NASUWT condemns the ‘tax on learning’

Commenting on the report by the Children’s Commission on Poverty on the number of families struggling to afford the costs associated with sending their children to school, Chris Keates, General Secretary of the NASUWT, the largest teachers’ union in the UK, said:

“This report confirms the findings of the research the NASUWT has been conducting each year since 2011, through surveys of parents and carers.

“The reality is that access to basic educational opportunities, which should be entitlements for all, is increasingly based on parents’ ability to pay.

“The NASUWT’s latest survey of parents has found significant year-on-year increases in the costs faced by parents for school uniforms, equipment, school meals and educational visits.

“Parents report the expectation in some schools that they will make significant financial donations to the school, pay for basic equipment such as paper and pens and enter into expensive monthly payments, which they can ill afford, for equipment such as ipads.

“Too many parents feel under immense pressure to meet these costs, at a time when they are already struggling to make ends meet. They feel guilty and distressed if they cannot meet the costs and worry about their child being isolated, bullied and stigmatised.

“Parents are facing an unacceptable tax on learning, which is hitting the poorest families the hardest.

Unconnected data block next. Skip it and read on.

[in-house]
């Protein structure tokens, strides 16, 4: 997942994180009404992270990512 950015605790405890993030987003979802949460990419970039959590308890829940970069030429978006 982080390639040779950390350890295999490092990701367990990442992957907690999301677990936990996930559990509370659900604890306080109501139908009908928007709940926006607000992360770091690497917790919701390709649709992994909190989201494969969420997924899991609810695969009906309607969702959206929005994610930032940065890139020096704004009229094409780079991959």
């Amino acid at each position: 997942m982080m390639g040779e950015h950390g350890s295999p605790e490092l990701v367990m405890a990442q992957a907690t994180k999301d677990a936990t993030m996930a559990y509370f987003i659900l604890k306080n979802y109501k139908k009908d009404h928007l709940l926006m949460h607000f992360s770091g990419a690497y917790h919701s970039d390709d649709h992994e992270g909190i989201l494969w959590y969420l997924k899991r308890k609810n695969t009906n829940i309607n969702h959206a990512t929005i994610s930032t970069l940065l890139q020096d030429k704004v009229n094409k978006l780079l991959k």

“It is nothing short of scandalous that 3.7 million children are now living in poverty in the UK, many of them from working families, and the figure is rising.

“This is a shameful indictment of current education, social and economic policies.

“No child’s life should be degraded or derailed by poverty.

“The NASUWT has called for a Parliamentary Select Committee enquiry into the cost of education, as it is now increasingly clear that a basic principle of our great public services, that they should be free at the point of use, is being seriously compromised.” 

Notes to editors

The NASUWT’s financial hardship survey, which questioned teachers on the impact of family financial pressures on the pupils they teach, found that:
80% said pupils are lacking energy and concentration as a result of eating poorly;
82% said pupils were arriving to school in clothes inappropriate for the weather conditions;
53% said they had witnessed pupils missing out on important educational activities due to lack of money to pay for them.

The NASUWT Cost of Education survey 2014, which questioned parents and carers about the costs associated with sending their children to school found:
Two thirds of parents said that uniform had to be purchased from a particular supplier, compared to 57% in 2012. This option usually tends to be more expensive for parents. Nearly half (48%) had to purchase PE kit from a specific supplier.
84% of parents said they were required to pay for pens and pencils, a quarter for paper and over a third for textbooks. Nearly three quarters were required to pay for materials for practical lessons such as art and cookery;
14% of parents said their at least one of their children had been unable to participate in trips due to cost.

Lena Davies
Press and Media Officer
0121 457 6250 / 07867 392746